In 2010, initial plans for the neighborhood were submitted, including streetscapes. The neighborhood — which will stretch from Candlestick Park to where Alice Griffith public housing now sits — was modeled on dense, pedestrian-friendly inner-city neighborhoods with lively street life.

It was meant to be a thriving city neighborhood, “not some suburban neighborhood out there,” said Planning Commissioner Kathrin Moore.

In the Candlestick Point plans approved in 2010, nearly all of the streets were 20 feet wide or less, but SFFD didn’t protest it until this year. SFFD put forward a revised plan in early May where nearly all of the streets would be 26 feet or wider, but Supervisor Scott Wiener and other city planning staff apparently persuaded the department to allow many of the original, narrower street widths. Construction on the development is expected to begin next year.

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Sunday Meter Repeal Needs No CEQA Review, Say SFMTA and Planning Dept.

An appeal claiming that the repeal of Sunday parking meters is an action that requires environmental review under the California Environmental Quality Act is baseless, according to responses issued by the SFMTA and Planning Department this week.

Photo: Aaron Bialick

The appeal, filed by Livable City and the SF Transit Riders Union, is set for a hearing and vote at the Board of Supervisors on Tuesday. The board will not vote not on the merits of running parking meters on Sundays. Instead, the board will vote on whether CEQA would require an environmental impact report for the SFMTA’s new budget, which directs the agency to stop charging for meters on Sundays. The supervisors’ decision is expected to be largely informed by the recommendations of the SFMTA and the Planning Department.

The policy change is expected to remove $11 million per year in transit funding, as well as double the average time that drivers take to find commercial parking spaces on Sundays, according to an SFMTA study [PDF] of the benefits that Sunday meters garnered in their first year. The appellants argue that impacts like increased traffic congestion and pollution, reduced parking turnover for businesses, and lost transit funding warrant an EIR.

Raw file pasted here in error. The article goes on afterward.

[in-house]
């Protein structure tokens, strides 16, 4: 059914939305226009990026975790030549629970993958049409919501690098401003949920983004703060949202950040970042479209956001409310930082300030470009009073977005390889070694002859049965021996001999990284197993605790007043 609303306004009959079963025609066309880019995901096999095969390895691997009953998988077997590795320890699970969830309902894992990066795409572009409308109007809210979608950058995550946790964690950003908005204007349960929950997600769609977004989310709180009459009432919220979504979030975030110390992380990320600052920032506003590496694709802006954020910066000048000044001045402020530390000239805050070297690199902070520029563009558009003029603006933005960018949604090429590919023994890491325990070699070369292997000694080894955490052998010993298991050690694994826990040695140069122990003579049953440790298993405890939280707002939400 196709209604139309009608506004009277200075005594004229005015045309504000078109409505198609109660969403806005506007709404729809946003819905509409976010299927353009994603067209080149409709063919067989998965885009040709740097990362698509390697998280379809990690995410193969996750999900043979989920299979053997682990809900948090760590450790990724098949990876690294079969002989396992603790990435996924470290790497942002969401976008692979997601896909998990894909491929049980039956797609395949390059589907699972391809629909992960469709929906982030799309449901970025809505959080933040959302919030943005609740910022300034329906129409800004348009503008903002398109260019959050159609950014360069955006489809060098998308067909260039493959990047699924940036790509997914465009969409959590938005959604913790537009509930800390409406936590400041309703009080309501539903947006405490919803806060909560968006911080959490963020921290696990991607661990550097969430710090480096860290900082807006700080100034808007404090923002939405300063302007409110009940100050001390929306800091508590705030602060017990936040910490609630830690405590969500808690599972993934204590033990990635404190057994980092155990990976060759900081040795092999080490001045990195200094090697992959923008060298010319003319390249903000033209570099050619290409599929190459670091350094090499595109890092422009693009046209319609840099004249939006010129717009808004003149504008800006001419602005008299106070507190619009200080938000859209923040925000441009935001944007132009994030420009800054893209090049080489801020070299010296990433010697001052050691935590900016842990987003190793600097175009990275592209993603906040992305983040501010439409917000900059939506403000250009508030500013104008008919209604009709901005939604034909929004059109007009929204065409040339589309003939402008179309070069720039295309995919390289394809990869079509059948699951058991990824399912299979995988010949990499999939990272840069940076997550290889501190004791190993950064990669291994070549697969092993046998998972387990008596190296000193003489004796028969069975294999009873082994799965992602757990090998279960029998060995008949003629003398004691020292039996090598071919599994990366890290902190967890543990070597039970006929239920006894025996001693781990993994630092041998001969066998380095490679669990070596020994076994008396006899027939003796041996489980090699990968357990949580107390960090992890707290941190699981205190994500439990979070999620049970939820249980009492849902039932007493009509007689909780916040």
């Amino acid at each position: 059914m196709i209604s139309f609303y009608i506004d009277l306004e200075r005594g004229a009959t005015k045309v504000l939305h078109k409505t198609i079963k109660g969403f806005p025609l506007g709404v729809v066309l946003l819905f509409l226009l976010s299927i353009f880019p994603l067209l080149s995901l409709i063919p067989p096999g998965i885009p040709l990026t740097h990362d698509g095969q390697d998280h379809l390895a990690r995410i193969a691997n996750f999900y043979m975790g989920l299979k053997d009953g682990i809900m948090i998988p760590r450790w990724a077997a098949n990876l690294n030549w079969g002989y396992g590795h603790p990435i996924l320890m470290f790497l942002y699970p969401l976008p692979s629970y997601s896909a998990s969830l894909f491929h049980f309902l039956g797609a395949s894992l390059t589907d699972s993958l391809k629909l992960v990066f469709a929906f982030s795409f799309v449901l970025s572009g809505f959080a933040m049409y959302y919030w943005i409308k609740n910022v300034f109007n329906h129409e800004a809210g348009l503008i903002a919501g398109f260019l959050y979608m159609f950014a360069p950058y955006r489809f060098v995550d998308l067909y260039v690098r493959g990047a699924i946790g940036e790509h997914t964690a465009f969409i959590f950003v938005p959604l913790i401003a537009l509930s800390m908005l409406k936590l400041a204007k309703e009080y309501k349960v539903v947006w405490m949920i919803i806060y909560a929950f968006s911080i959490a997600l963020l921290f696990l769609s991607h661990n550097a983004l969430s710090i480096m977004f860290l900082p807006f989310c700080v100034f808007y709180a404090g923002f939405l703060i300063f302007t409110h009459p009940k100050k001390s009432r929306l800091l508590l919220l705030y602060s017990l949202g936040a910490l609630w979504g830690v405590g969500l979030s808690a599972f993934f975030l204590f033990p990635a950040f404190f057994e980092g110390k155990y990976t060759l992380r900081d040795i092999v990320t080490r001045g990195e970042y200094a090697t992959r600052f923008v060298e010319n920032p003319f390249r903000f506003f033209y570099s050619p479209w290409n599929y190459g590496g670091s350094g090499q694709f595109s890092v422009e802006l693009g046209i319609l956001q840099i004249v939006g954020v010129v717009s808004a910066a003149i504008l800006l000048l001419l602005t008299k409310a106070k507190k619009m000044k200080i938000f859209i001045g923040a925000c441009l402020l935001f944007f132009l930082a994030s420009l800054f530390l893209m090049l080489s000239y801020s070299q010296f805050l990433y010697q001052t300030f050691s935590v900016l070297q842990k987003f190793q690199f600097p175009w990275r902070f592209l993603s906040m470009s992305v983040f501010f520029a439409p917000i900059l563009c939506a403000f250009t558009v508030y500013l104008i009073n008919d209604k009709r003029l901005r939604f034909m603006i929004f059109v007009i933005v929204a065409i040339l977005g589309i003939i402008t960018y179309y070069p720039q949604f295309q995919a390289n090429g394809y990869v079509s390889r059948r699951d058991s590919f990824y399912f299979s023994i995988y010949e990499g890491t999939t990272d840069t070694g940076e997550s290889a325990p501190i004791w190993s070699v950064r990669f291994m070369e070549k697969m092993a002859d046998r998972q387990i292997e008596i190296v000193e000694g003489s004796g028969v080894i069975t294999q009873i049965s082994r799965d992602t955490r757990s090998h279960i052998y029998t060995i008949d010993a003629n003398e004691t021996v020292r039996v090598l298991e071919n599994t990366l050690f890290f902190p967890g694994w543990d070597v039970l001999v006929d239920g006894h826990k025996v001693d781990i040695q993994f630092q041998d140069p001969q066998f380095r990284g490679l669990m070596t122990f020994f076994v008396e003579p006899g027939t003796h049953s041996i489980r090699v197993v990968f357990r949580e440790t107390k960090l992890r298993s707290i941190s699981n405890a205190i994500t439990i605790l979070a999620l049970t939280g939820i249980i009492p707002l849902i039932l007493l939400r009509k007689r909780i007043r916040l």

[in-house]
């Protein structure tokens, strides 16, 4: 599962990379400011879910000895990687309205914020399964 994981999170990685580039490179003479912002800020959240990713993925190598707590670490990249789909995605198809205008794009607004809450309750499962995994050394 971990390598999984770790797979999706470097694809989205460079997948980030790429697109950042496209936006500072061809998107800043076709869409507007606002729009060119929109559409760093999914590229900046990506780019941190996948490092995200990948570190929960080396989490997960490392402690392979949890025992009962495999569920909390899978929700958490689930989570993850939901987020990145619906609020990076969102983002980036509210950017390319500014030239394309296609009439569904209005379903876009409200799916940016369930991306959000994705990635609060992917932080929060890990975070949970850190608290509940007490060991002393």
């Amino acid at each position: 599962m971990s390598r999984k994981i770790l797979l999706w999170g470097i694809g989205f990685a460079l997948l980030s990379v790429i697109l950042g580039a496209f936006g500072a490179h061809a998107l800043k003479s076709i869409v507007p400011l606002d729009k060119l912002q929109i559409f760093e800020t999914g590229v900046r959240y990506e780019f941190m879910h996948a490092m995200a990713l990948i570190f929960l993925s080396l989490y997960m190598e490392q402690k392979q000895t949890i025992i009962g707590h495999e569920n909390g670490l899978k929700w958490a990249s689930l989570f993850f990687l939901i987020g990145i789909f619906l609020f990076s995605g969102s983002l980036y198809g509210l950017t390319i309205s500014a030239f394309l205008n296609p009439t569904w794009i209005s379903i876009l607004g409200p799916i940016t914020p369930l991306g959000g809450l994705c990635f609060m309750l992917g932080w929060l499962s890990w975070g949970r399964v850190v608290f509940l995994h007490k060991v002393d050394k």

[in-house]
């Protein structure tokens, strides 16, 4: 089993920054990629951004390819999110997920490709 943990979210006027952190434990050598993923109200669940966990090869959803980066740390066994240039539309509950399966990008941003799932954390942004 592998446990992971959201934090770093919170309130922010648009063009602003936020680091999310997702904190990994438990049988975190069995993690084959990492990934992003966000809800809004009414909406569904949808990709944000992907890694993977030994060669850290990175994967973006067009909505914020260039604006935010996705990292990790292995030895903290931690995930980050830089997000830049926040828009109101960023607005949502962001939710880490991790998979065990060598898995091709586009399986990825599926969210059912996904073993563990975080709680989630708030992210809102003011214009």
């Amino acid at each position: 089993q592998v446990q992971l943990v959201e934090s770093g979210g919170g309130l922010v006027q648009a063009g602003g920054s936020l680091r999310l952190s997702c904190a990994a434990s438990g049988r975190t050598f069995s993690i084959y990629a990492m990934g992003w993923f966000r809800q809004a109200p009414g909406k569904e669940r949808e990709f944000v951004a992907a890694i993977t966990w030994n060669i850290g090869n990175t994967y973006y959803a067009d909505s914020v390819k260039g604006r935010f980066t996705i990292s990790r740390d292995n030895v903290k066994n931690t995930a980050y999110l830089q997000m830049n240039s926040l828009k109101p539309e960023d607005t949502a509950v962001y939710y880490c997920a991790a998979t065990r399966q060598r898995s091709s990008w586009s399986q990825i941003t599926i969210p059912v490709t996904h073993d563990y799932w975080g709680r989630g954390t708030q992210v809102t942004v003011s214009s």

“Our appeal insists that CEQA doesn’t allow an exemption for lowering of parking fees, when such an action would clearly impact the environment,” said Mario Tanev of SFTRU.

But the SFMTA maintains that the act of removing fees (e.g., Sunday meter fees) fits within a CEQA exemption meant to allow for speedy municipal budget balancing. The agency argued in its memo [PDF] that the loss of $11 million is not of significant impact because Muni fares, parking ticket fines, and parking permit fees for construction contractors were increased to make up for it:

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Safer, More Transit-Friendly Streets Planned for the Upper Haight

Flickr user Drumwolf writes: “Yes, THAT Haight and Ashbury. Really not all that, is it.”

Update 4/10: The Planning Department posted an online survey where you can weigh in on the design proposal for upper Haight Street.

The Planning Department has drawn up early plans for three of the Haight-Ashbury’s major streets: upper Haight Street, Stanyan Street, and the southern end of Masonic Avenue. The proposals for the Haight Ashbury Public Realm Plan were developed through two public workshops aimed at re-thinking the streets as friendlier places for walking, biking, and transit.

Although planners set out to consider all of the streets in the Haight-Ashbury, Masonic, Stanyan, and Haight “rose to the top” among streets that residents wanted the city to improve, said Alexis Smith, project manager for the Planning Department. “There was no interest in touching” the smaller residential streets, she said. “We didn’t want to muck up things that are already working well.”

Of the three streets, the strongest consensus so far seems to be around plans for Haight Street, said Smith. The proposed improvements for Haight include several sidewalk bulb-outs along the street, as part of the Muni Transit Effectiveness Project‘s plans to consolidate bus stops and add transit bulbs. Those would provide more breathing room along the busy sidewalks, while also speeding Muni boardings.

“Haight Street is a significant path for public transit,” said Christin Evans, owner of Booksmith and a board member of the Haight Ashbury Merchants Association. The removed bus stops will “free up space for wider sidewalks, which can accommodate heavy pedestrian traffic… on weekends and sunny days.”